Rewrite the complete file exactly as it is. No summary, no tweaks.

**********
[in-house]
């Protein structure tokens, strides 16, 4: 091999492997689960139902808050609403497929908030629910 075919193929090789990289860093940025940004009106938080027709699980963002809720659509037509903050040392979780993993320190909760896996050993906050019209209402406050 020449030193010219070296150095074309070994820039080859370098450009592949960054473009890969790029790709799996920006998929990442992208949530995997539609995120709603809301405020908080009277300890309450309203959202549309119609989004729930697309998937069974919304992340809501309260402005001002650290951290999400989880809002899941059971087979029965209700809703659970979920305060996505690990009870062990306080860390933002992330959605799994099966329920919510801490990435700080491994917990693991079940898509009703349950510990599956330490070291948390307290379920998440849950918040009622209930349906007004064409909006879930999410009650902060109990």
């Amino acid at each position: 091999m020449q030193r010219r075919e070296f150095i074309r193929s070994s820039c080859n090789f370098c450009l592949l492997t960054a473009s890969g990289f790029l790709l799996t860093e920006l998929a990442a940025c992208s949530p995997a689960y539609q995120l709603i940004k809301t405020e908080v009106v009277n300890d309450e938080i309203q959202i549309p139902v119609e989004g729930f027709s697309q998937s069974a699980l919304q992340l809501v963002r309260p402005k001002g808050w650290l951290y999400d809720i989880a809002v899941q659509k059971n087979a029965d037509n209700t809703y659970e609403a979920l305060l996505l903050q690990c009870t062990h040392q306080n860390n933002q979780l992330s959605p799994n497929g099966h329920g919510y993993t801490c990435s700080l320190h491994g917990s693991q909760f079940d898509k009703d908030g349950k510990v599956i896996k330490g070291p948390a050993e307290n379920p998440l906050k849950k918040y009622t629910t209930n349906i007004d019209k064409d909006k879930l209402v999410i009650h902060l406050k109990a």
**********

[in-house]
């Protein structure tokens, strides 16, 4: 091999492997689960139902808050609403497929908030629910 075919193929090789990289860093940025940004009106938080027709699980963002809720659509037509903050040392979780993993320190909760896996050993906050019209209402406050 020449030193010219070296150095074309070994820039080859370098450009592949960054473009890969790029790709799996920006998929990442992208949530995997539609995120709603809301405020908080009277300890309450309203959202549309119609989004729930697309998937069974919304992340809501309260402005001002650290951290999400989880809002899941059971087979029965209700809703659970979920305060996505690990009870062990306080860390933002992330959605799994099966329920919510801490990435700080491994917990693991079940898509009703349950510990599956330490070291948390307290379920998440849950918040009622209930349906007004064409909006879930999410009650902060109990």
């Amino acid at each position: 091999m020449q030193r010219r075919e070296f150095i074309r193929s070994s820039c080859n090789f370098c450009l592949l492997t960054a473009s890969g990289f790029l790709l799996t860093e920006l998929a990442a940025c992208s949530p995997a689960y539609q995120l709603i940004k809301t405020e908080v009106v009277n300890d309450e938080i309203q959202i549309p139902v119609e989004g729930f027709s697309q998937s069974a699980l919304q992340l809501v963002r309260p402005k001002g808050w650290l951290y999400d809720i989880a809002v899941q659509k059971n087979a029965d037509n209700t809703y659970e609403a979920l305060l996505l903050q690990c009870t062990h040392q306080n860390n933002q979780l992330s959605p799994n497929g099966h329920g919510y993993t801490c990435s700080l320190h491994g917990s693991q909760f079940d898509k009703d908030g349950k510990v599956i896996k330490g070291p948390a050993e307290n379920p998440l906050k849950k918040y009622t629910t209930n349906i007004d019209k064409d909006k879930l209402v999410i009650h902060l406050k109990a």